The Mangold approach focuses on learning the strokes involved in the formation of cursive letters. After the students learns the strokes, they are taught how to put those strokes together and practice one stroke and one letter at a time. As one step is learned, the next stroke or letter is added until the signature is complete. This approach recommends forming letters in the size that is appropriate and not using a larger board as the student employs muscle memory.
The Braille Cell method is the method that teaches students the formation of letters using the dot positions of the braille cell. A student is instructed to use their memory of dot locations to form letters. The letters will initially be squared off, but the student can then be encouraged to curve the letters.
Using a Signature Template is another method of teaching students to develop a signature. The template, which uses enlarged letters, can be purchased or created and used to show students the formation of the letters. Students can trace the letters to learn the formation. The student is then instructed in transferring those strokes to raised line paper. The students will need to learn to use a smaller size signature. Visit the Low/Medium Tech Devices for Tactual Learners page for a listing of devices.
Write Readable Words & Short Notes
In addition to a signature, it is important for students who are braille learners to learn to write words and short notes in in print/written form. This will allow the student to write quick notes to those who are not familiar with braille.
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TVI's Guide to Teaching the ECC: An Activities Based Curriculum for Teaching Students who are Blind or Visually Impaired
Written specifically for fellow itinerant Teachers of Students with Visual Impairments (TVI’s), this book consists of over 400 activities and topic areas of discussion for instructing students in the Expanded Core Curriculum. The activities are age-neutral and multi-sensory and therefore can meet the needs of the broad range of students served on an itinerant caseload serving. The activities can be individualized to the students various learning modalities and scaffold in order to challenge students but ensure success. Select those activities that align with the student’s learning objects based on the student’s unique visual needs and academic and developmental level.
The core activities listed in the Activity section can be adapted to each thematic unit. These include:
In addition to the core activity areas, each of the 32 Thematic Units incorporates additional unique ECC concepts and skills providing you with a years’ worth of activities. These units are cyclical and can be used repeatedly to help students build on prior knowledge and develop a deeper understanding of concepts. Each unit includes suggestions for activity adaptation associated with the unit. These include lists of objects, possible community based experiences, environmental print, poems, children & young reader books, children's songs, pop culture songs, movies, and websites.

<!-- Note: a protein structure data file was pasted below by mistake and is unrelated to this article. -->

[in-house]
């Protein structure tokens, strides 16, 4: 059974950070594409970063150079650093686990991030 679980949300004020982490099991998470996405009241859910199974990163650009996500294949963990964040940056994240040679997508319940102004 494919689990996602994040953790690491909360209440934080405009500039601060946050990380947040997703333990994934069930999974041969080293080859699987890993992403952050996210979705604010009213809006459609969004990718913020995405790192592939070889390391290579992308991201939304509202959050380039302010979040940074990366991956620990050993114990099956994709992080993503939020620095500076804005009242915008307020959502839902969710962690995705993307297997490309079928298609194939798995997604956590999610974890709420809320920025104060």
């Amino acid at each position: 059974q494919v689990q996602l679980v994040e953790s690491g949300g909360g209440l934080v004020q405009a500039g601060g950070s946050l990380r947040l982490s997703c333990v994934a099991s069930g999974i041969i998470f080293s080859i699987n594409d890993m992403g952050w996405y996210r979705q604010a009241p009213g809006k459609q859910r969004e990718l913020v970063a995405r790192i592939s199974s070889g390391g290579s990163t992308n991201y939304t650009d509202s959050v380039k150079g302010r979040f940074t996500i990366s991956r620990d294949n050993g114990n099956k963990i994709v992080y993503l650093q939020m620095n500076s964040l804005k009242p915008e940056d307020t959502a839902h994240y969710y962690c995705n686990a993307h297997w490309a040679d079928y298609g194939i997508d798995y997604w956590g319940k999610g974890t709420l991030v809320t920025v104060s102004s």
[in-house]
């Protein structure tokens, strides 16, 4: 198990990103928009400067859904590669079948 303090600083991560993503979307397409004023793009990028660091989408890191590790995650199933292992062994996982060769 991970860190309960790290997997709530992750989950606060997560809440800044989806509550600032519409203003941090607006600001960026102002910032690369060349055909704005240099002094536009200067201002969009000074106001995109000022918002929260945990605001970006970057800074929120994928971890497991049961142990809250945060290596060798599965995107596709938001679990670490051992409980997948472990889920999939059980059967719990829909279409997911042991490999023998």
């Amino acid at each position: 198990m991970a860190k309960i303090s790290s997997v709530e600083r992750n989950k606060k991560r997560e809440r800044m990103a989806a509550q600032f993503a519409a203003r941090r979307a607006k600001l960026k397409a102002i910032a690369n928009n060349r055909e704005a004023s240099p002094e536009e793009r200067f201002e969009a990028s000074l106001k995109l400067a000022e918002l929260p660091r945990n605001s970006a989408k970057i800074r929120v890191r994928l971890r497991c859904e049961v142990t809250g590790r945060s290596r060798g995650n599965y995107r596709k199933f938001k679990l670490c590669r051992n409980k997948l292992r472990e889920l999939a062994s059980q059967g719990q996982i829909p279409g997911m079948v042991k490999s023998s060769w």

Unique Concepts within the Units include:
Although the intended audience of this resource is fellow Teachers of Students with Visual Impairments, special education teachers may find these activities beneficial to the students in their classrooms as the activities are multisensory and include life skills and concepts needed by all students. This resource, however, is not intended to take the place of a Teacher of Students with Visual Impairments (TVI). Readers are advised to consult their own TVI’s regarding instruction in the ECC and the unique visual needs of the student’s served in their programs.
Note: This curriculum is a digital pdf download. Once you make your purchase you will be directed to an order confirmation page where you will find the download link. This download will also be included on the receipt sent to the email address you provide. The pdf download can be found directly under the order number.
Each download is intended for single instructor use per copyright. Thank you for helping me preserve the content and not distributing copies to third parties.
Digital pdf download: 364 pages (11 pt font)
Publisher: Teaching Students with Visual Impairments
Author: Carmen Willings
Visual Efficiency & Magnifier Fluency Grab & Go ECC Supplements
This workbook is a pdf download that can be printed on demand for use with students. It contains five different types of worksheets for developing visual motor skills and near magnifier fluency skills particularly with the use of a video magnifier. As a supplement to the TVI’s Guide to the ECC, the worksheets correspond to each of the 32 ECC Thematic units. The worksheets, along with a list of environmental print for each thematic unit, are designed to help students refine their visual motor skills while reinforcing ECC concepts presented in the thematic units.
Visual Efficiency & Near Magnifier Fluency Worksheet Details:
Digital pdf download: 210 pages
Publisher: Teaching Students with Visual Impairments
Author: Carmen Willings